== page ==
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ORIF of a Leg Fracture

AMBULATORY CARE:

What you need to know about open reduction and internal fixation (ORIF) of a leg fracture:

ORIF is surgery to fix a broken bone in your leg. Open reduction means the bone is put back into the correct position. Internal fixation means hardware (such as screws or plates) is used to hold the broken bone together while it heals.

Internal Fixation Device

How to prepare for ORIF:

  • Your surgeon will tell you how to prepare for surgery. He or she may tell you not to eat or drink anything after midnight on the day of surgery. Arrange to have someone drive you home after surgery.
  • Tell your surgeon about all medicines you currently take. He or she will tell you if you need to stop any medicine for surgery, and when to stop. He or she will tell you which medicines to take or not take on the day of surgery.
  • Tell your surgeon about all your allergies. Tell him or her if you had an allergic reaction to anesthesia or antibiotics.

What will happen during ORIF:

  • An incision will be made in the skin over your broken bone. Your surgeon will put the broken bone pieces back together. Metal pins, screws, rods, or plates will be screwed into the side of the broken bones to hold them together while they heal. Your surgeon may take some bone from your hip. The bone can be used as a graft to help fix and strengthen your broken leg.
  • X-rays may be taken during surgery to help your surgeon make sure your broken bone is straight. The x-rays also tell your surgeon if the pins, plates, and screws are placed correctly. Your surgeon may put a hinge called an external fixator on the outside of your broken bone. It will be taken off when your bones have healed. The incision will be closed with stitches or medical tape. A brace or cast will be put on your leg to help hold the bones in the correct position while they heal.

What to expect after ORIF:

You will be taken to a recovery room until you are fully awake. Healthcare providers will watch you closely for any problems. When healthcare providers see that you are okay, you will be taken to your hospital room. Do not get out of bed until your healthcare provider says it is okay.

  • A brace or cast will be put on your broken leg after surgery.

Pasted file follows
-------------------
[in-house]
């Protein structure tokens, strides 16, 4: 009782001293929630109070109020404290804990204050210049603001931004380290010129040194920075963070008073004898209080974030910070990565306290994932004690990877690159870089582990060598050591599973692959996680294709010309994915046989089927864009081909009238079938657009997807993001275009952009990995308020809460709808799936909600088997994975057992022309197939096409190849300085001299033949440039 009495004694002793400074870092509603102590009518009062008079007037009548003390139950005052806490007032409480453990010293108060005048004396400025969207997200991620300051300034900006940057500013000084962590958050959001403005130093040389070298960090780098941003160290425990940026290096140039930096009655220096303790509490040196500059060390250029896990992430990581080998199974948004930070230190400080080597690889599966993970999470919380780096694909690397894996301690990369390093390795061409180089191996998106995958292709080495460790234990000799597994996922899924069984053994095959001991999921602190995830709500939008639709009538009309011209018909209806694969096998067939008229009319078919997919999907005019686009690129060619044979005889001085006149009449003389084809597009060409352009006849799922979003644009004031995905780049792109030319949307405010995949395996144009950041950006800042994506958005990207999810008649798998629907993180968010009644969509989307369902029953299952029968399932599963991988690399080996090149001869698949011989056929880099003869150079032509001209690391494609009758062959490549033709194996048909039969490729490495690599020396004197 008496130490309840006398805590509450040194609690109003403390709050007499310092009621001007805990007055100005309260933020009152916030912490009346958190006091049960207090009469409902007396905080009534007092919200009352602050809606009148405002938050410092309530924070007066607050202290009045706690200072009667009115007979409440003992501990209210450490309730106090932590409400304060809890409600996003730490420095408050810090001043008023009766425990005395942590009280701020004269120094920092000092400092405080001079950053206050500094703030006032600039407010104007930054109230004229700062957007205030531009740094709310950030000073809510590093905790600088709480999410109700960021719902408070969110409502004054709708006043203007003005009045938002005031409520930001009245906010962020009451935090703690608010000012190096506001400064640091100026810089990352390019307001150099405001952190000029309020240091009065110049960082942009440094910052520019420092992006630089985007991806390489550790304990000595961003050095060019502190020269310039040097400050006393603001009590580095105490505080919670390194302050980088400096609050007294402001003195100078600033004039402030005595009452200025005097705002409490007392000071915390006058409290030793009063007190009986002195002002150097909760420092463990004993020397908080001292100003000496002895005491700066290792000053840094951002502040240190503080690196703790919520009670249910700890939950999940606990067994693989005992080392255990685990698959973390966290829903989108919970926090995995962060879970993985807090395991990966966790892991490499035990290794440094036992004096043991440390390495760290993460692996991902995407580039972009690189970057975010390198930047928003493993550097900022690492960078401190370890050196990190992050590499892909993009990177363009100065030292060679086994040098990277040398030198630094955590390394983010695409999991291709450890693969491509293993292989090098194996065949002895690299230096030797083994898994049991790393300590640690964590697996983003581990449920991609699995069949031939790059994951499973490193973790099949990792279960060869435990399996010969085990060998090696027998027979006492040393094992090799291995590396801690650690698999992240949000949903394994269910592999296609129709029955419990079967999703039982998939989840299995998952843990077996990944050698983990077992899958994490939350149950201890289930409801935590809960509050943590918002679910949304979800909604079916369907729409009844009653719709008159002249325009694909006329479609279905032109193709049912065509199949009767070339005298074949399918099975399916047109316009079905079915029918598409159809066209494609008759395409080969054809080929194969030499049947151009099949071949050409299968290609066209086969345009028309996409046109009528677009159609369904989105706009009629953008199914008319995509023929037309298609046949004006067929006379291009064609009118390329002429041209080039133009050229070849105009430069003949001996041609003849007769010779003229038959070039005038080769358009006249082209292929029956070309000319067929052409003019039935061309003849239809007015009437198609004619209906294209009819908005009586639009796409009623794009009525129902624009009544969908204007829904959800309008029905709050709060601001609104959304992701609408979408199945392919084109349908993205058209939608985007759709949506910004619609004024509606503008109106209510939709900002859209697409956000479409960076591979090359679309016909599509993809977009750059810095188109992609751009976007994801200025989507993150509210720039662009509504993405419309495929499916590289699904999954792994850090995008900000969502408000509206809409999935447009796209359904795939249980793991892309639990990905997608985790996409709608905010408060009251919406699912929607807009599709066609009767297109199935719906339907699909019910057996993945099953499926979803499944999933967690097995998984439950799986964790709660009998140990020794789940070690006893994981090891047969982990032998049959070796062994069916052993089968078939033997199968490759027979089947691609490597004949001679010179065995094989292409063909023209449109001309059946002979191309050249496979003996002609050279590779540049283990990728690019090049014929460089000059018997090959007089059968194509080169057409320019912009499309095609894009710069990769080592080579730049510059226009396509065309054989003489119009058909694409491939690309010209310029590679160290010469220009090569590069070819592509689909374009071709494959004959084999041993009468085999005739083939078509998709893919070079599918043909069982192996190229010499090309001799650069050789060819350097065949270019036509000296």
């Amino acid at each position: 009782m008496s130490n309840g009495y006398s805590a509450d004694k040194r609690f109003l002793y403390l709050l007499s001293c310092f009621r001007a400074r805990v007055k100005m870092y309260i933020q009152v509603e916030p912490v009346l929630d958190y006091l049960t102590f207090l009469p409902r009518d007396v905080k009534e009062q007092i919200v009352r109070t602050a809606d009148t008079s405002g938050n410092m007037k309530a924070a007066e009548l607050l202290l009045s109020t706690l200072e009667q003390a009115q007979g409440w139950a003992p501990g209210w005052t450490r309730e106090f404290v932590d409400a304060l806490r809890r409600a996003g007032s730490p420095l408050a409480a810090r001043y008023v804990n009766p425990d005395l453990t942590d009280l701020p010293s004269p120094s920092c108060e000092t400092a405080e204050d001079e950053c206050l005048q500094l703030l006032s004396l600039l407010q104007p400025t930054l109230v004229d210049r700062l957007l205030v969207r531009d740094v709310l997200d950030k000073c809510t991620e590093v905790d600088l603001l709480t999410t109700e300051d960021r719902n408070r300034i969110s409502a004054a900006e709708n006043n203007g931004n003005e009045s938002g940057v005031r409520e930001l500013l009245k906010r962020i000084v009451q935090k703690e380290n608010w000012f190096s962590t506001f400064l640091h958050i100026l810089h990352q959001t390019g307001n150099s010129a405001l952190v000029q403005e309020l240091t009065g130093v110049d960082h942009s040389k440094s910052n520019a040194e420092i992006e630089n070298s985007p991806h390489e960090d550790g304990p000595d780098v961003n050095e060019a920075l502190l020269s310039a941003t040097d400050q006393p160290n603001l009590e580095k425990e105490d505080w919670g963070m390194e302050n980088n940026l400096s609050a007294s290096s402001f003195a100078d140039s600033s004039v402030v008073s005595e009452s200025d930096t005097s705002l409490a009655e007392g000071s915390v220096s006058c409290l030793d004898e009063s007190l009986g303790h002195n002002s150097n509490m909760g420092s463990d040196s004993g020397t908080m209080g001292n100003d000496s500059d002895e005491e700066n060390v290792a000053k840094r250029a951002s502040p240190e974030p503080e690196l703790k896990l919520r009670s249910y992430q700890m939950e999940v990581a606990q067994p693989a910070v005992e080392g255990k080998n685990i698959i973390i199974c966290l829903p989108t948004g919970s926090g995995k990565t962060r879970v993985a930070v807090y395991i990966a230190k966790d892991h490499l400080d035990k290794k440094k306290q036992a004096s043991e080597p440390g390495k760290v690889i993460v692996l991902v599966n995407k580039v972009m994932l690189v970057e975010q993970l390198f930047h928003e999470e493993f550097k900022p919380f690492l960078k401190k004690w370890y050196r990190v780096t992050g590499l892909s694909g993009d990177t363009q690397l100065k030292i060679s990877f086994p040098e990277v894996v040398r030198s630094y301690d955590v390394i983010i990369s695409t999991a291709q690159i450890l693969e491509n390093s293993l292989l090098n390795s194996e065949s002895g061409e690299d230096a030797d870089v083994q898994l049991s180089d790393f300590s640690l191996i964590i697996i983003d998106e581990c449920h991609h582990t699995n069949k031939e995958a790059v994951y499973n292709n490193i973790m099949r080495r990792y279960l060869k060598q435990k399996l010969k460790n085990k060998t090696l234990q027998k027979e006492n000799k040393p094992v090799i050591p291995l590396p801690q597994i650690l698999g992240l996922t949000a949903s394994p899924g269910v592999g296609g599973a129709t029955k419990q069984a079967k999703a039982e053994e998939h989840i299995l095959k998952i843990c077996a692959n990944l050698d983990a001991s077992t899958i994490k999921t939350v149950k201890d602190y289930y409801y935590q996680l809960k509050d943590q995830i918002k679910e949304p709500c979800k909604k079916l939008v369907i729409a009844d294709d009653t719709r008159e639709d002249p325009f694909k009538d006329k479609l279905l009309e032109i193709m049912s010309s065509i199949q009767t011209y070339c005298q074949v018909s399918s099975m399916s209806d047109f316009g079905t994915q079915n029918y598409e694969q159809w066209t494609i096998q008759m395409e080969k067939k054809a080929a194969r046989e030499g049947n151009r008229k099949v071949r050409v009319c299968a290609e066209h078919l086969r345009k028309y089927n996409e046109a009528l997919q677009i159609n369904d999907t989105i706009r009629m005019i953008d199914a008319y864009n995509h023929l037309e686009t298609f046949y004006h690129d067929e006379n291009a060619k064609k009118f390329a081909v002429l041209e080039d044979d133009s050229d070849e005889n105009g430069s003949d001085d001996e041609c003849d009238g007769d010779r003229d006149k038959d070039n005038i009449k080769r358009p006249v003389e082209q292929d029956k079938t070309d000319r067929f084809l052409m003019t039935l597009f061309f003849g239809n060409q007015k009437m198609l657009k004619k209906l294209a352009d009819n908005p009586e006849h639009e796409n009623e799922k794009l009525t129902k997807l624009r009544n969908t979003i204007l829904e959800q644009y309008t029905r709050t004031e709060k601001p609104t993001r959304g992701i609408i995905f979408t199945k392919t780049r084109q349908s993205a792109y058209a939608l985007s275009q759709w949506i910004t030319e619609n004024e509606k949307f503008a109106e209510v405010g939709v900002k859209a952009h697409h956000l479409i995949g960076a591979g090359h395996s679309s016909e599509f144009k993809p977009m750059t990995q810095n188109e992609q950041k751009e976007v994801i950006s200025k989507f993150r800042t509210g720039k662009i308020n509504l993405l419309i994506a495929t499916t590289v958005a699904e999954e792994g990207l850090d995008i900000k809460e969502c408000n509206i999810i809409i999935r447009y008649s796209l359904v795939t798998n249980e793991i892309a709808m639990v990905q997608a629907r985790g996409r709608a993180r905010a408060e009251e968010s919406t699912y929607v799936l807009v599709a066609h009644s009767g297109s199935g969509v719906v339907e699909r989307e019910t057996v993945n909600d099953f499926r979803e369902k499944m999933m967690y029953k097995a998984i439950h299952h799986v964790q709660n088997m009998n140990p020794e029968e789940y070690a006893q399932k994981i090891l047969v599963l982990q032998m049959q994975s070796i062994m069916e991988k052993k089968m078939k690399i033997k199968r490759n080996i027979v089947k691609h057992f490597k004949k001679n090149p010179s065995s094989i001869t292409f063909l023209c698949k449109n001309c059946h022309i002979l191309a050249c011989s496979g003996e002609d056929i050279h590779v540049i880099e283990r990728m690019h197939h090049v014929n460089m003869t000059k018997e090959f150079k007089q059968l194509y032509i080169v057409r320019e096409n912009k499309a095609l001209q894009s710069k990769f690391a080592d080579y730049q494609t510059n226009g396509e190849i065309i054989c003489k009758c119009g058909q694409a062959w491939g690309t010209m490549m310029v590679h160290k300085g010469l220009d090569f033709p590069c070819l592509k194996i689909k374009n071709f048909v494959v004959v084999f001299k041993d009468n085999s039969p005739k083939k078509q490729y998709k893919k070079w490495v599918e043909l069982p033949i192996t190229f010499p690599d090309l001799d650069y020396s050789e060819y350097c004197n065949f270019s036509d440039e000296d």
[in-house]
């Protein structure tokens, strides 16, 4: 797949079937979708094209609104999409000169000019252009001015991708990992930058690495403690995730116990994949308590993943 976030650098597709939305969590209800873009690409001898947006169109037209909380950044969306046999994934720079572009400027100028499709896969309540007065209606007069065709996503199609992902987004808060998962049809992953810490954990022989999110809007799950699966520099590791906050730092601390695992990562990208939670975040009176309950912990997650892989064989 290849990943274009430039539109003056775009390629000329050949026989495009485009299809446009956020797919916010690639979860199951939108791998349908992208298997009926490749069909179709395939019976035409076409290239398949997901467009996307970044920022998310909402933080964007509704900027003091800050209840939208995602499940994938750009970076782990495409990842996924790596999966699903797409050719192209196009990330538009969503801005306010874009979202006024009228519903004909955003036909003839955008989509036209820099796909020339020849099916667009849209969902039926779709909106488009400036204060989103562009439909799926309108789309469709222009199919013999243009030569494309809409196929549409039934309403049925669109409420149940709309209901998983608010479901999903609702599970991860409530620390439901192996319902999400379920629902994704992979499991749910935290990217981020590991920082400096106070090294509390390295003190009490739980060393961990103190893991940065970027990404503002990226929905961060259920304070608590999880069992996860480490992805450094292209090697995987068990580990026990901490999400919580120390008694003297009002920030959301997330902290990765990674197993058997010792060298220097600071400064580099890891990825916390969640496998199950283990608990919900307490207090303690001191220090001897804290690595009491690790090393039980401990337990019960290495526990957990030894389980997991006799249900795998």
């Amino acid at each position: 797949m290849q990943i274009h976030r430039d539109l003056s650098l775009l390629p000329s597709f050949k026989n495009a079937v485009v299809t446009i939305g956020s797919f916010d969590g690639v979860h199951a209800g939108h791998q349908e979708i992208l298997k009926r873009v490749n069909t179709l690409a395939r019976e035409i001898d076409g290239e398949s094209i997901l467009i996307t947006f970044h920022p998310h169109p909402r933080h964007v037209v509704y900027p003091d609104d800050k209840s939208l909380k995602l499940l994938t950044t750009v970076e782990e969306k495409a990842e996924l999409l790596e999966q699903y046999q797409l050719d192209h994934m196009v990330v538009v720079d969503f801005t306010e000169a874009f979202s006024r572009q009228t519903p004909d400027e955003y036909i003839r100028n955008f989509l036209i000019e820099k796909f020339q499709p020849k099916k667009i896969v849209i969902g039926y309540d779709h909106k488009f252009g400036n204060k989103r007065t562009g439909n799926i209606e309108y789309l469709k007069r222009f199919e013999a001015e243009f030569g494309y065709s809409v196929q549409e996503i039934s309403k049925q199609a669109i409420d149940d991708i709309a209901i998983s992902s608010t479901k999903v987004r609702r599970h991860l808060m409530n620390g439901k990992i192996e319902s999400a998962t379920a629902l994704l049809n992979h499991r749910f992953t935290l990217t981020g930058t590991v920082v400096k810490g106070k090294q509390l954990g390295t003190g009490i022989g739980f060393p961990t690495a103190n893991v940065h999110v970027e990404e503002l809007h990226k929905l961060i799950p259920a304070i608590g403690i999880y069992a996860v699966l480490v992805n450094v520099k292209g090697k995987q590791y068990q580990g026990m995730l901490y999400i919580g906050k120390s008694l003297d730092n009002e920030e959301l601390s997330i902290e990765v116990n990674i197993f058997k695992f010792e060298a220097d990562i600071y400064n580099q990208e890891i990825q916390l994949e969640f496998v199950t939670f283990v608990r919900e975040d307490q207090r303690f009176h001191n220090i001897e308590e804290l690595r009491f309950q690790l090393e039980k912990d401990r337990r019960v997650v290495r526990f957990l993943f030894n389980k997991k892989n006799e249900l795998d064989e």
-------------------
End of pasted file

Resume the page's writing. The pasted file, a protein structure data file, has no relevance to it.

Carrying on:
• Drains may be put into your skin to remove fluid from your incision wound.
  • Medicines may be given to prevent or treat pain, infection, nausea, or a blood clot.

Risks of ORIF for a leg fracture:

After surgery, your leg may not heal correctly. The nerves or blood vessels near the bone may have been damaged when your leg was broken. You may develop a blood clot or a fat embolus (fat that blocks a blood vessel). These problems can be life-threatening.

Call your local emergency number (911 in the US) if:

  • You suddenly feel lightheaded and short of breath.
  • You have chest pain when you take a deep breath or cough. You may cough up blood.

Seek care immediately if:

  • Blood soaks through your bandage.
  • Your toes look pale or blue, feel numb, or tingle.
  • Your leg feels warm, tender, and painful. It may look swollen and red.

Call your doctor or surgeon if:

  • Your cast breaks.
  • Your cast gets wet or begins to smell.
  • Your bandage or cast feels tighter and you think your toes are more swollen.
  • Your cast feels loose.
  • You have a lot of itching under your cast.
  • You have a fever.
  • You have questions or concerns about your condition or care.

Medicines:

You may need any of the following:

  • Prescription pain medicine may be given. Ask your healthcare provider how to take this medicine safely. Some prescription pain medicines contain acetaminophen. Do not take other medicines that contain acetaminophen without talking to your healthcare provider. Too much acetaminophen may cause liver damage. Prescription pain medicine may cause constipation. Ask your healthcare provider how to prevent or treat constipation.